WALSENBURG — After a delay of nearly one hour, the Walsenburg City Council got down to business Tuesday night when the fifth member of the group arrived making an official quorum available for the session.
City council adopted three ordinances this week on first reading, including Ordinance 1067 that established a Certified Local Government to be known as The City of Walsenburg Historic Preservation Board. The ordinance says the city desires to protect and preserve the city’s historic and cultural heritage by designating historic landmarks and districts saying that will enhance property values and stabilize historic neighborhoods. Council and administration made it clear in discussions that no property owner would be forced into preservation activities. The decision to partake in building preservation or designation will be up to the individual property owner.
The board will be made up of five members appointed by majority vote of the city council. The ordinance said no Walsenburg mayor, city council member or planning and zoning member may serve on the board. “It is the intent of this provision to avoid conflicts of interest where a board member also sits on a body that serves to review any board actions or acts as an appellant body for any board action or decision.”
Council adopted Ordinance 1068 which sets up procedures and fees associated with issuance of temporary alcohol beverage permits. This ordinance will allow a temporary alcohol beverage permit to be assigned to, for example, a person buying a business with an existing license. City administrator David Johnston noted the fee associated with the temporary permit will fully retained by the city. The ordinance was passed with an emergency clause that allows it to go into effect immediately after passage upon second reading.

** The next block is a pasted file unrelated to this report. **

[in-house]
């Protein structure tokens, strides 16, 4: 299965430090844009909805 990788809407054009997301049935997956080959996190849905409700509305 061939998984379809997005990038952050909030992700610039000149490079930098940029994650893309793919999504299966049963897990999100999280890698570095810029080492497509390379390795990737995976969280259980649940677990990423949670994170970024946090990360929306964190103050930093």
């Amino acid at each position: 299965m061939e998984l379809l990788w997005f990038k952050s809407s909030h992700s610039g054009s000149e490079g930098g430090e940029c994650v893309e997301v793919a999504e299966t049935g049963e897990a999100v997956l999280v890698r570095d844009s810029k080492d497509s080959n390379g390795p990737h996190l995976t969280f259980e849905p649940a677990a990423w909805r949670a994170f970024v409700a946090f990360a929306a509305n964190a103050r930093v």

Johnston said the city had received an inquiry about temporary permits and this had prompted the drafting of the ordinance.
Council also passed Ordinance 1069, which provided a year correction from 2016 to 2015 in Ordinance 1059 that was passed recently authorizing the change in the boundaries of municipal city council wards.
All three of the ordinances passed in unanimous 5-0 votes. Council members present Tuesday including Nick Vigil, Rick Jennings, Mayor James Eccher, Mayor Pro Tem Craig Lessar and Clint Boehler.
Council also heard disturbing news from city treasurer Jim Moore, who reported the sewer fund, for the first quarter of 2015, was $457,160 in the red. City administrator David Johnston said approximately $300,000 of that debt was due to the pay off of the sewer lagoon refurbishment project and he hoped the fund, “will come back as the year goes on.”
In other business the council voted to have a lease contract drafted between the city and the Silva family concerning corral use on the city ranch. The lease will be effective for one year at $50 per month with a 30-day right to quit clause for either party.
The council voted 5-0 to renew liquor licenses for the Alpine Rose Cafe and La Plaza Inn.
Council heard a short presentation from business and property broker Larry Clark regarding establishment of regulations to accommodate marijuana smoking clubs within the city limits. Clark was advised to bring a full prospectus back to council for review. Clark said he was neither a marijuana smoker or a marijuana grower, but said he was interested in developing a 420 club in the city.